PANAMA CITY’S CASCO VIEJO

On another Visa Renewal trip, we found ourselves flying to Panama; the Canal, the Hats, the retried expats!

At first glance from our plane coming into Panama City we saw tall buildings, really tall buildings and lots of them. We did not make any judgments on that view as they were all clustered in one general area, an area we had not yet decided to visit. After our plane landed we went through customs fast because we carried on our luggage and were first in line. We declined the $25.00 each taxi charge for a ride to our hotel and decided to take a $1.00 2 hour bus ride like the good budget travelers that we are.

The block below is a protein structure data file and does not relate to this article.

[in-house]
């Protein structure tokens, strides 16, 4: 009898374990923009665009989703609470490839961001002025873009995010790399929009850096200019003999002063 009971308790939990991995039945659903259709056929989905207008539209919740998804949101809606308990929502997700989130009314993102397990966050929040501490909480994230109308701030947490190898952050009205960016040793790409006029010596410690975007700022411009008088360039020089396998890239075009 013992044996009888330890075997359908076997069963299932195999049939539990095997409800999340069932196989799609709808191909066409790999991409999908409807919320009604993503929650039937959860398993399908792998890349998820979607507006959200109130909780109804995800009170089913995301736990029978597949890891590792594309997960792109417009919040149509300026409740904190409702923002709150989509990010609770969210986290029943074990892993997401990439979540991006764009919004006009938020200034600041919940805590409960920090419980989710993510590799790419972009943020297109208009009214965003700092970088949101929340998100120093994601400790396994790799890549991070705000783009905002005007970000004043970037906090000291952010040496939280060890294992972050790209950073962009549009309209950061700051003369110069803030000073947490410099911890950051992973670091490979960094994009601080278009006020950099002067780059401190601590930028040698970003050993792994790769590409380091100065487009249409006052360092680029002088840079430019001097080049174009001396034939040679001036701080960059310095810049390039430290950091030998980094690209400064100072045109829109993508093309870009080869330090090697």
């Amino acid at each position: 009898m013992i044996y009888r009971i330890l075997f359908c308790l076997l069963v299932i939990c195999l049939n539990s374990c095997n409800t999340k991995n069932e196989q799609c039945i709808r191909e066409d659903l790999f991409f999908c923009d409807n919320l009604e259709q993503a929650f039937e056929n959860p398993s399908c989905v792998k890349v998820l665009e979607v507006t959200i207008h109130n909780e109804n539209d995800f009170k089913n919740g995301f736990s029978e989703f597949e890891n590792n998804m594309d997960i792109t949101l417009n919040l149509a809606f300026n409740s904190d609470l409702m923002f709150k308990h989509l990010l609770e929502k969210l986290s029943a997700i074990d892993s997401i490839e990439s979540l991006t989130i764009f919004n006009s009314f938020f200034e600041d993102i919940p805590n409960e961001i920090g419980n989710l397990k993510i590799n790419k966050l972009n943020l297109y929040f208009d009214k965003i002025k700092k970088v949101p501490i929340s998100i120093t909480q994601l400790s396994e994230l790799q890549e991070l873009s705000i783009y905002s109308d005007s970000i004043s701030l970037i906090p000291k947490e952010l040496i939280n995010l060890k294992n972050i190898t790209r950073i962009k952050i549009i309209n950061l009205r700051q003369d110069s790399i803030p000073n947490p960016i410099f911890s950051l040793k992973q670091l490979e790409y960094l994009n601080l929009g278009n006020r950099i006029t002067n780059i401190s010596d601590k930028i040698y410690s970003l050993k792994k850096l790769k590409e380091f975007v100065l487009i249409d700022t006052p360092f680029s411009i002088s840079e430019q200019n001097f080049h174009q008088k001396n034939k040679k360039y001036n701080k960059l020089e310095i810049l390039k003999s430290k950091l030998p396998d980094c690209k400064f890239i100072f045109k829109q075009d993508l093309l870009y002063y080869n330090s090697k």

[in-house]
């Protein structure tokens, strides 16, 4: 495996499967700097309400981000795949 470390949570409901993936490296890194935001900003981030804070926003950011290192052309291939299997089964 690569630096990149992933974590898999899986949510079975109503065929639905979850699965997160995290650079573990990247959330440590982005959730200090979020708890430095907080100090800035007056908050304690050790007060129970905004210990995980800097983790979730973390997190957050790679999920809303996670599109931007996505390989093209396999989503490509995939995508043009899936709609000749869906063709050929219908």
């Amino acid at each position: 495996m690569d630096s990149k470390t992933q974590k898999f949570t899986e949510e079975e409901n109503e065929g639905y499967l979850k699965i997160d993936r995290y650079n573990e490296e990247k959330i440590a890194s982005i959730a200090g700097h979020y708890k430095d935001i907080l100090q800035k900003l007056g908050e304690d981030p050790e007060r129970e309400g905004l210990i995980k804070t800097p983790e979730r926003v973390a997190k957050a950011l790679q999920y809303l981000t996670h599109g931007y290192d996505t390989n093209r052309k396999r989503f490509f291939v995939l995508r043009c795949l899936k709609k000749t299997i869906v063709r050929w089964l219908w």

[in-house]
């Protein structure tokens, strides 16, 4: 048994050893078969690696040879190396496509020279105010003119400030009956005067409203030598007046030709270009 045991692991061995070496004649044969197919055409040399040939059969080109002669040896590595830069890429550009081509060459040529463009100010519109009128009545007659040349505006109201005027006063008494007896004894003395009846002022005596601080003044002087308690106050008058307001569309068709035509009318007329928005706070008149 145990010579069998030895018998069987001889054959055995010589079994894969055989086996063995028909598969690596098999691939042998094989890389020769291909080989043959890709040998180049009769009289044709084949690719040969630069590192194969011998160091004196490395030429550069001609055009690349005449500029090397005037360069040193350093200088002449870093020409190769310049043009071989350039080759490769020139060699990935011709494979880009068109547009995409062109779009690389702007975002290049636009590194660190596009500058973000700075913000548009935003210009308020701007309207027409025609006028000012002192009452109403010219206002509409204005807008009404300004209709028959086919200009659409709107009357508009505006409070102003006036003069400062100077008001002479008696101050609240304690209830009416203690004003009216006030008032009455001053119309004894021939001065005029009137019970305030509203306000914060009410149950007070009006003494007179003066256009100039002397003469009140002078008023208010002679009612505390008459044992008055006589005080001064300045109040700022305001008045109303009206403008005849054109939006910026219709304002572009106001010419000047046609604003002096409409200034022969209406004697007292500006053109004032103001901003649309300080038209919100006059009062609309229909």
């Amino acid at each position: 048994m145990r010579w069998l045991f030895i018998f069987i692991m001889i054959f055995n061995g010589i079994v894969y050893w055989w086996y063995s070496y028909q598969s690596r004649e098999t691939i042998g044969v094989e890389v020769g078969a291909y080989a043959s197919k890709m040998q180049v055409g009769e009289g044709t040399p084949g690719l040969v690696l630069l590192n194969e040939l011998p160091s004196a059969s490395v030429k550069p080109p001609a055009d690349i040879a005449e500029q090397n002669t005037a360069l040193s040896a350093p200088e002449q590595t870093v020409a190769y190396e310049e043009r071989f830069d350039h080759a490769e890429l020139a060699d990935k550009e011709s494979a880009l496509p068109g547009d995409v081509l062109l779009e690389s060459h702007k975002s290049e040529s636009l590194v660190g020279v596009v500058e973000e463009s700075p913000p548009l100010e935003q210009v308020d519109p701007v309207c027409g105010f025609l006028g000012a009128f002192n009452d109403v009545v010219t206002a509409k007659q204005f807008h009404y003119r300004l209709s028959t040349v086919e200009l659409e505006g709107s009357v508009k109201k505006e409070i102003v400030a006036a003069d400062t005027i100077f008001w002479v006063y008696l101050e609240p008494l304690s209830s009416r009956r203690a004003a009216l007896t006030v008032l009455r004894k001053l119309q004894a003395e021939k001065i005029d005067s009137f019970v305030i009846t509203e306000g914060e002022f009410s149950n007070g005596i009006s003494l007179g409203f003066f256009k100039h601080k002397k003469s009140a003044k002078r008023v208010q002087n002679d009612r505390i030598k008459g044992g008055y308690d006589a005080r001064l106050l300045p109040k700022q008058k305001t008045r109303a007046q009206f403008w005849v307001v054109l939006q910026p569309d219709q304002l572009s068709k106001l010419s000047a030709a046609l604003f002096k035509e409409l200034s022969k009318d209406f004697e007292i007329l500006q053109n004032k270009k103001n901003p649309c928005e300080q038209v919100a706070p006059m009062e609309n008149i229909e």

Like my motto says, “Here it is an adventure to get somewhere” we found ourselves on yet another transportation adventure. We made our way to the bus stop on the highway in front of the airport and waited in the heat for the right bus. After talking to some of the others waiting for a bus, Jim decided we could get on any bus. I followed; sometimes it is just easier to let him make his own mistakes. After 30 minutes, we did find out it was the wrong bus, (I probably said, “I told you so.”) people on the bus told us we needed the bus behind us. We jumped off the bus with luggage in hand which is not an easy task from the back of the hot crowded old school bus, then ran to the other bus behind us and fortunately, was able to squeeze our big American butts on. Then after a while a women on that bus told us we were once again on the wrong bus, we got off at the next stop, this time a bit frustrated, but fortunately we were waved back on the bus finding out that it WAS the right bus. Finally, we made it to our destination, but that was not the hotel, it was the place we were supposed to get the $2.00 taxi. We hailed down a taxi, but three old men sitting in the shade along a building yelled, “No!” Apparently, these men did not like the shirt the driver was wearing (wife beater) and said the driver would rob us. One of the old dudes went into heavy city traffic and started to hail us a taxi, letting the ones pass that he did not like the looks of until he found the right one for the right price! Yes, the people of Panama are helpful, whether they are giving the right info or not! We safely made it to our hostel in the Casco Viejo area of Panama City. Well, it was not OUR hostel because they were full, except for dormitory beds. So we went in search of a cheap private room for rent. We did not find any, so we opted to spend the night in a 6 bed dorm room at another more-quiet hostel with the promise of a private room the next night for a whopping $18.00. Oh, the money in Panama is the American dollar and although you can say, dollar, it also goes by the Balboa. The whole thing we went through to get to a hotel may sound all sweet and adventurous now as I write it, but the process of getting the right transpo and looking for a place to stay in a new city we were too lazy to book ahead of time is not a fun one for Dawn and Jim. Oh, there is bitching and moaning and hot tired cranky chicken-ness, enough for a really good episode on The Amazing Race. But low and behold, we always get to where we are going somehow, we always find a place to stay somehow and most importantly, somehow we are still married!